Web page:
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Volunteering at Scouts is changing to help us reach more young people

Volunteering is changing to help us reach more young people

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Blog | 29 November 2022

Squirrel superheroes: Celebrating Squirrels giving back to their communities

Clarissa Frigerio, Programme Delivery Executive (Early Years)

Read about Squirrels carrying out youth social action projects and start planning your own.

‘Try to leave this world a little better than you found it.’ At Scouts, we live by this quote, and Squirrels is no exception.

Community impact is central to the Squirrel programme, and our target is to encourage our Dreys to deliver a high quality youth social action.

It may sound challenging and daunting: Can four and five year olds carry out meaningful youth social action projects? And what is youth social action, really?

Seven Squirrels in uniform and neckers stand in front of a tree trunk holding leaves in their hands

Youth social action

Youth social action refers to activities that young people do (in this case, Squirrels) to make a positive difference to others or the environment.

Youth social action is sometimes known by other names, such as social action, community impact, or activism, but the fundamentals are the same. ​These activities help Squirrels build and strengthen their character, skills for life, and confidence from an early age.

Youth social action numbers at a glance

  • 106 stories detailing community impact projects
  • 139 Young Leaders involved in planning and delivering youth social action
  • 1182 Squirrels involved

Little people, big change

A Squirrel volunteer told us her Squirrels learned about global warming and what they can do to protect the environment. ‘We’ve been litter picking and joined a local conservation group to look after a local woodland. The Squirrels raised £50 to purchase an oak tree to plant in the woods.’

A Squirrel and her sister (who is a Beaver) recently completed the Snowdonia Slate Trail and raised over £1,000 for their two local Mountain Rescue Teams.

A group raised money for children with mental health issues and to buy Christmas presents for children in hospital over Christmas 2022. They raised £974 across all their sections. Impressively, Squirrels raised a significant amount of that.

How to start planning your youth social action project​

Badges help Squirrels be curious and creative about their surroundings. Working towards the Local Superhero badge means Dreys can learn about people who look after their community, and lend them a hand.

One Drey learned about firefighters, created ‘thank you’ notes, and went to the local fire station to give them to firefighters.

Every badge lets you do something meaningful for your community. A Squirrel volunteer shared with us ‘We started with the All about Me Challenge Award and looked at what made us happy individually. We used the story 'Rainbow Fish' to talk about how making others happy can make us happy too.’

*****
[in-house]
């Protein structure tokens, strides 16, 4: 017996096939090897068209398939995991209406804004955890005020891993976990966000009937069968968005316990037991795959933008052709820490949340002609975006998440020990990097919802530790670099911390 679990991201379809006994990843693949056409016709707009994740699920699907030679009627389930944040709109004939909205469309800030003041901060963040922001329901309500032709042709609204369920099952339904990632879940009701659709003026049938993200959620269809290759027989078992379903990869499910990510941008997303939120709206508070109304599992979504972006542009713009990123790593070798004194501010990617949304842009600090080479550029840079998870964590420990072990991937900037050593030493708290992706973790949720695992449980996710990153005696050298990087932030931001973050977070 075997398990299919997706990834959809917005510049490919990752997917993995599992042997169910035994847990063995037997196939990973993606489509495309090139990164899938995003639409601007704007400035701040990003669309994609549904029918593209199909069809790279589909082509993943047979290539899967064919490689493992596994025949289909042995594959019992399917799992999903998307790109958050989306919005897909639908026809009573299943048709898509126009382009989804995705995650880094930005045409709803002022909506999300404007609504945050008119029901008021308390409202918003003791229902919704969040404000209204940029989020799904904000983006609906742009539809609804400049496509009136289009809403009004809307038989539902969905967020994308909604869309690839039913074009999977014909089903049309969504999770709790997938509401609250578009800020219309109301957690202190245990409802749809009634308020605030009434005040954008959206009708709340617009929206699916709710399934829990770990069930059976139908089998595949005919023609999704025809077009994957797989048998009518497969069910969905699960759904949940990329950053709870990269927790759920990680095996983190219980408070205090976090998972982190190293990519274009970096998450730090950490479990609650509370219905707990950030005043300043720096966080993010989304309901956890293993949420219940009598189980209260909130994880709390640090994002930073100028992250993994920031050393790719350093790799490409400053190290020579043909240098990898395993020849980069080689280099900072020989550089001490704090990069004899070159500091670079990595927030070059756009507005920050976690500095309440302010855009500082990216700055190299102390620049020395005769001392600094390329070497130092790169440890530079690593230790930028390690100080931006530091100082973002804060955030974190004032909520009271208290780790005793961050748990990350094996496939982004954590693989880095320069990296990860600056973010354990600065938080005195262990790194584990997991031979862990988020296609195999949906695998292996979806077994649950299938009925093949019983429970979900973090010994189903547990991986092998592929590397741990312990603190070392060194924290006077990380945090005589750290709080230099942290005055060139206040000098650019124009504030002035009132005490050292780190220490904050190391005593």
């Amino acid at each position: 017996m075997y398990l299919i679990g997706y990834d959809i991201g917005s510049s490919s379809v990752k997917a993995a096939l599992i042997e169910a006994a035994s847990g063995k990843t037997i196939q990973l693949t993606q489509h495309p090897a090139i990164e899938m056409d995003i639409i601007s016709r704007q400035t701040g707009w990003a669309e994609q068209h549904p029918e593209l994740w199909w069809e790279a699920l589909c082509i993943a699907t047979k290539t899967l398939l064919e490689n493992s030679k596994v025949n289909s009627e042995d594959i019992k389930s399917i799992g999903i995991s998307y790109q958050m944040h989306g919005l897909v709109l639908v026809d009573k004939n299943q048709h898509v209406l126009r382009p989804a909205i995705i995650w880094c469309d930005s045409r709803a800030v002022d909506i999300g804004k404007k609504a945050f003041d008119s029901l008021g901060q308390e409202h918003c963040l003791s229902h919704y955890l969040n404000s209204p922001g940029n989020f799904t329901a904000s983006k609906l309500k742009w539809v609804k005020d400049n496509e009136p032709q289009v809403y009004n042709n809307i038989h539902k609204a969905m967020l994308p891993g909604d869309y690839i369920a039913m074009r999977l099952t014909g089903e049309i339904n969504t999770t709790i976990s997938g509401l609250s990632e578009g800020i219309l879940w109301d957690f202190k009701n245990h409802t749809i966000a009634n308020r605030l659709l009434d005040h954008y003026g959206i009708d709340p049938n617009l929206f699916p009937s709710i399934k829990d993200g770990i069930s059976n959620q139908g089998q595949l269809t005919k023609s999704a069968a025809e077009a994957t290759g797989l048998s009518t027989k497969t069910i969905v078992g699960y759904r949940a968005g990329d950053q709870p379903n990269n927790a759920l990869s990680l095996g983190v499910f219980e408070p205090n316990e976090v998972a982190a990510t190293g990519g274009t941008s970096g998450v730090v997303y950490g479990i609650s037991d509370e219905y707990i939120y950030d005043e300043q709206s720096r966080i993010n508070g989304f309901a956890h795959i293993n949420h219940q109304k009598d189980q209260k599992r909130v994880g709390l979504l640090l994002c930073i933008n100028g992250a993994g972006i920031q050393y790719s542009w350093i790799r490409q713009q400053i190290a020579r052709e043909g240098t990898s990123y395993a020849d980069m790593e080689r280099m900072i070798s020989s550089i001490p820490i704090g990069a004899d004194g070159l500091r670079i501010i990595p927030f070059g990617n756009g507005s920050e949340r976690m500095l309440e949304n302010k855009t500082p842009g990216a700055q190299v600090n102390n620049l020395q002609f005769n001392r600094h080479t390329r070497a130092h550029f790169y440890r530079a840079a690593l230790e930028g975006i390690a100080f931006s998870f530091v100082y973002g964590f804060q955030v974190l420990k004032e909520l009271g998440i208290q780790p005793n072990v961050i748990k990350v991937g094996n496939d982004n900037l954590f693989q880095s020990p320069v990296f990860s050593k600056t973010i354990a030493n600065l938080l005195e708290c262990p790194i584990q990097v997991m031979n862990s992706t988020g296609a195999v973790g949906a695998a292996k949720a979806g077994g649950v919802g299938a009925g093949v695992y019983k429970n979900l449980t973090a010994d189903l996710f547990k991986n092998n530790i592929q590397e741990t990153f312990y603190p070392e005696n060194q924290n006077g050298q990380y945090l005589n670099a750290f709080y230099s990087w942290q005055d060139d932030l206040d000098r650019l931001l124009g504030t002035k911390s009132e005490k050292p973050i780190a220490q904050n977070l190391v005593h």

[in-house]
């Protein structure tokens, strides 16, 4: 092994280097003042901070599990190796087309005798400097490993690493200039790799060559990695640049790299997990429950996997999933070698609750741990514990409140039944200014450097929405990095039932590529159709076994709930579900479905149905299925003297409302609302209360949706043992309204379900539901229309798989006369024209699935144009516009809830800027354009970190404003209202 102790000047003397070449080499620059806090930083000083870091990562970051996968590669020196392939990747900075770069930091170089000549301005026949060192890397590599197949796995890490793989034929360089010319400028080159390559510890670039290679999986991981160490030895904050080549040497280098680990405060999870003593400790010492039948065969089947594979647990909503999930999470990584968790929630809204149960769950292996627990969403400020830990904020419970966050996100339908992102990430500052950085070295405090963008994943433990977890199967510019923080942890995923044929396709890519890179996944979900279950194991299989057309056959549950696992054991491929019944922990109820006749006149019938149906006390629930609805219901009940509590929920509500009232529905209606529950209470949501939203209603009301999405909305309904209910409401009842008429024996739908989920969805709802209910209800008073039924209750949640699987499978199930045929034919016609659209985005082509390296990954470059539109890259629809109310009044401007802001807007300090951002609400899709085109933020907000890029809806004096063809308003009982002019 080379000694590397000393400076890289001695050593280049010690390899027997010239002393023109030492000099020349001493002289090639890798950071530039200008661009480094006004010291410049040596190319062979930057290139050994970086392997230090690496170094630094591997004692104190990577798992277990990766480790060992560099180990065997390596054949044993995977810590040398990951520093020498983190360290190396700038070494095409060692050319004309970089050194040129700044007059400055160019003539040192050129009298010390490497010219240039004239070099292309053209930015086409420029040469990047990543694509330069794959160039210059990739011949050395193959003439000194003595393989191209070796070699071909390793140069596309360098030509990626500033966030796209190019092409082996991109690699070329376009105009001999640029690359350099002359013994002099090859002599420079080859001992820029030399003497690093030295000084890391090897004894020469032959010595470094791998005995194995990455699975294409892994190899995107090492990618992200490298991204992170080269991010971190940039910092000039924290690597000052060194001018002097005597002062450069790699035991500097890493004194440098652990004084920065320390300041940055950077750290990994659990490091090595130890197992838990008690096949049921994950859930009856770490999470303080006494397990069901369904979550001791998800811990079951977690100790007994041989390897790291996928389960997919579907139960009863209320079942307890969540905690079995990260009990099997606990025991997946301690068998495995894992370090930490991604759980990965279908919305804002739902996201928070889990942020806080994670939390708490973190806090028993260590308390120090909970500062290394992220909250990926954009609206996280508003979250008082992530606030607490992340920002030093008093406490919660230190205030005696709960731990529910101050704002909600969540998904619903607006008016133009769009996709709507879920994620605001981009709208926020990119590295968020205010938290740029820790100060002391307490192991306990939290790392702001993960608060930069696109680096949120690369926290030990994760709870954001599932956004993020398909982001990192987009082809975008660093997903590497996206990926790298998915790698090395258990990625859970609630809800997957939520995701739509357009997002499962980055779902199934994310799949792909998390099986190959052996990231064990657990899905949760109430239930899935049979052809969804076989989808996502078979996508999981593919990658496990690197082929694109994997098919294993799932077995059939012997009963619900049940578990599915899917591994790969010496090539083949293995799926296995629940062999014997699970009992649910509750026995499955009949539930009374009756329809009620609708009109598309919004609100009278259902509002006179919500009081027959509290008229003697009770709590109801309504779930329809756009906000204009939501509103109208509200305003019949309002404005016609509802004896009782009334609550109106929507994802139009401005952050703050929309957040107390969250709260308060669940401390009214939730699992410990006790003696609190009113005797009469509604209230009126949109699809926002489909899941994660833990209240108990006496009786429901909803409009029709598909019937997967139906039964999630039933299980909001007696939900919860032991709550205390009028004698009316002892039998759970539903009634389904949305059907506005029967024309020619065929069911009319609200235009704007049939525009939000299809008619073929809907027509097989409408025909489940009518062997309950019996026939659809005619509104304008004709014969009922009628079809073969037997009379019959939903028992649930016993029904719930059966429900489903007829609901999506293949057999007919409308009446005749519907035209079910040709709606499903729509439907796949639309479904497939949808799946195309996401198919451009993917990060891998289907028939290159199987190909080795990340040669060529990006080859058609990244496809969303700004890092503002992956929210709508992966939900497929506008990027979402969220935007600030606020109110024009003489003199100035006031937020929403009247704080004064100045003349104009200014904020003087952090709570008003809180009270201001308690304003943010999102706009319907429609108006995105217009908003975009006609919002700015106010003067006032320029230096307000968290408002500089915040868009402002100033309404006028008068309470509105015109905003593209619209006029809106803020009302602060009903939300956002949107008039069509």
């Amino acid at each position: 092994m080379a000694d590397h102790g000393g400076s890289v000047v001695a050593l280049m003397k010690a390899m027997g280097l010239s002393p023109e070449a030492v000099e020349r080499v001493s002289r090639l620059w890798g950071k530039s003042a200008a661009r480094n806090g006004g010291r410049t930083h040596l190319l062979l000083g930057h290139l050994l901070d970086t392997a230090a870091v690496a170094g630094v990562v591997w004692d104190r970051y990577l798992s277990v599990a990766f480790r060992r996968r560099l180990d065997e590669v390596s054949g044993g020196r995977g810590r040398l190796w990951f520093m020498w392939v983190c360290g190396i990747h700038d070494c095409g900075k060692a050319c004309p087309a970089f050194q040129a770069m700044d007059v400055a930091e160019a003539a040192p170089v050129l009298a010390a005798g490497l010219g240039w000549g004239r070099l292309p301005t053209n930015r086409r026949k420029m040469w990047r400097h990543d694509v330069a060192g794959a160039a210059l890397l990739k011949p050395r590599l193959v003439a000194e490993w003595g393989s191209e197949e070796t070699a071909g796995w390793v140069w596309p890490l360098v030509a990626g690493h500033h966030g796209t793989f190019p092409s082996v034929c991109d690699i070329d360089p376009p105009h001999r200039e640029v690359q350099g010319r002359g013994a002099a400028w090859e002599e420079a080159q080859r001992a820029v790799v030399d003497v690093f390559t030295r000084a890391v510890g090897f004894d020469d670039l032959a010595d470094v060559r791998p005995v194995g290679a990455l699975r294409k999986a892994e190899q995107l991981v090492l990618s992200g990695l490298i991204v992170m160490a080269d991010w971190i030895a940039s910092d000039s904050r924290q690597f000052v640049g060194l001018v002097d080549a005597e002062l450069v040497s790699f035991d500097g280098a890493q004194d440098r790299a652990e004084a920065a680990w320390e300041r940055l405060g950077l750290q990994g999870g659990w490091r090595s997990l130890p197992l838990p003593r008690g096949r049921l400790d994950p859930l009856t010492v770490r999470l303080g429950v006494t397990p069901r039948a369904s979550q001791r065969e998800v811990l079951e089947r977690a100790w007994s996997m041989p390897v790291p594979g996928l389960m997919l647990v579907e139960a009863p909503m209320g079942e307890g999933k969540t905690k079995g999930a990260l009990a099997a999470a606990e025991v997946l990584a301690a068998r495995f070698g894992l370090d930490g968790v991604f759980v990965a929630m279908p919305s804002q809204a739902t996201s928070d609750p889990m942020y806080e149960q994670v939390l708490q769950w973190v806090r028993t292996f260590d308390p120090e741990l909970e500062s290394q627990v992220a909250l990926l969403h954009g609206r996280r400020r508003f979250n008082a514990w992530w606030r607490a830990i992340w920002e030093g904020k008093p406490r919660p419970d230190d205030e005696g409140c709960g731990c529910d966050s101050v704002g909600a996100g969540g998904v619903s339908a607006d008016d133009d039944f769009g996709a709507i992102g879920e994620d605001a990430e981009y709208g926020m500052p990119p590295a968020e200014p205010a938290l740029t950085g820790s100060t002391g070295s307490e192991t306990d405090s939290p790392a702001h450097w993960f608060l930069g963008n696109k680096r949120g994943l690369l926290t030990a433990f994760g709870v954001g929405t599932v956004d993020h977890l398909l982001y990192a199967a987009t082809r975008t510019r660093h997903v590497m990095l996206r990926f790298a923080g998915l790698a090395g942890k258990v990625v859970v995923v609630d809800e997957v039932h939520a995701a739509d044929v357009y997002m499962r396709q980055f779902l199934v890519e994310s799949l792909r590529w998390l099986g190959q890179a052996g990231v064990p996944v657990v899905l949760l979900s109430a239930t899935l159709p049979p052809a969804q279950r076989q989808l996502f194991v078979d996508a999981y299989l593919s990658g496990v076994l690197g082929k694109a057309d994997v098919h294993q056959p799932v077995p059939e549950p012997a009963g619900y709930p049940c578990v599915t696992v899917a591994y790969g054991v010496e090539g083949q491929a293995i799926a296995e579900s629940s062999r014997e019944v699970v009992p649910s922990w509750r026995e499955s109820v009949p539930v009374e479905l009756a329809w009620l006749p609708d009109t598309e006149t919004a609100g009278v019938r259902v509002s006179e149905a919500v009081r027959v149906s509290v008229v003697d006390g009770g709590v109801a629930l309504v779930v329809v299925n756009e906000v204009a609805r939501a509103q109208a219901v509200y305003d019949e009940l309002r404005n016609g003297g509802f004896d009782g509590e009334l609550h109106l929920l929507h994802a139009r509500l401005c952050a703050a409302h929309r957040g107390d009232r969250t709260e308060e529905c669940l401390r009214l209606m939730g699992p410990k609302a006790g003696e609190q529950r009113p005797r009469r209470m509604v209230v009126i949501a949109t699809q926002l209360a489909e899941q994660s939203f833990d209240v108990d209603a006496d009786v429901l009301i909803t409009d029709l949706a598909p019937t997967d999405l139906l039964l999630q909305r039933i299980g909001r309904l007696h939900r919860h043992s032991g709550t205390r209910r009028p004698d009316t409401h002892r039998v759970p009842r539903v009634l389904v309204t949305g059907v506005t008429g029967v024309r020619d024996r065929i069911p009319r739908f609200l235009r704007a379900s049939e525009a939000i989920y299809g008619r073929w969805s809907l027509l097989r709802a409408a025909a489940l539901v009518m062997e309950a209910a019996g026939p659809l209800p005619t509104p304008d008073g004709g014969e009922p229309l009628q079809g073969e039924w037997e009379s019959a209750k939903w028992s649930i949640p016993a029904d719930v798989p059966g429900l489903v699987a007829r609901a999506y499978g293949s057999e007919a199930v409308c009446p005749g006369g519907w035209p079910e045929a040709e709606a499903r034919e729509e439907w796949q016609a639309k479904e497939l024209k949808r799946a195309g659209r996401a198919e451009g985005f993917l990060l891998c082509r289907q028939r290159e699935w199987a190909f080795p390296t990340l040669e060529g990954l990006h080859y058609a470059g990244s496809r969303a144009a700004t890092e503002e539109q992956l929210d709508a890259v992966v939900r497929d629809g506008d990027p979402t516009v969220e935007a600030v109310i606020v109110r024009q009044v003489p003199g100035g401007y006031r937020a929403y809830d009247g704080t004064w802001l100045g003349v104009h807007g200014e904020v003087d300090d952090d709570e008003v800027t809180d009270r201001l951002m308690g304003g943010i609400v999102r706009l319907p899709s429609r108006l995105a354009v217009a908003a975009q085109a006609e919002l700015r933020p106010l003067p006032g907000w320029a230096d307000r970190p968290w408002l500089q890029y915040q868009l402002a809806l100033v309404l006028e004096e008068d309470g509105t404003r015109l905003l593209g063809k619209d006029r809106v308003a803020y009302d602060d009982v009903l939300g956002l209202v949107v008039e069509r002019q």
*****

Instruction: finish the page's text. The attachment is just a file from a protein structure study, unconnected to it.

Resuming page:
The following week, Squirrels decided to visit the local care home, sang songs, and shared pictures and games.

It’s important that youth social action projects are youth-led, meaning they’re designed and led by young people. It may be hard at first to ask young children what they’d like to focus on.

Our Squirrel leader and cohort coach, Toby, said his Drey began collecting and donating food for the local food bank. Once, a Squirrel saw a lady at the supermarket buying tin cans and asked ‘What is the lady doing with a can?’ The Squirrels then learned about shelf products, and what the long-lasting food and products at the supermarket are. This all stemmed from one child’s curiosity to learn more.

A Squirrel leader from Plymouth said she holds ‘democratic votes’ with her Drey. Recently, the Drey was involved in a community project, and she asked the Squirrels if they preferred to fundraise by running a cake sale or a wash cars (naturally, Squirrels loved the cake sale!)

When our leader, Toby, asked her Young Leader why she loves doing youth social action, she said ‘because it puts a smile on people’s faces.’ Young Leaders can are positive role models for Squirrels, and can empower them to make the world a better place.

A Squirrel volunteer told us ‘Our Young Leader helped Squirrels litter pick around their meeting place. He helped deliver a game to make the Squirrels aware of street mess.’ This could be a part of their Young Leader Missions, or be included in their Community Impact staged badges.

Our A Million Hands webpage can help you identify a cause, and you can download ready-to-go activities, stories, and games to do with your Squirrels.

Your community actions with Squirrels

Squirrels are making a meaningful impact in their communities, and we want to tell the world about it. Once you carry out your youth social project, let us know so we can be inspired by your actions!

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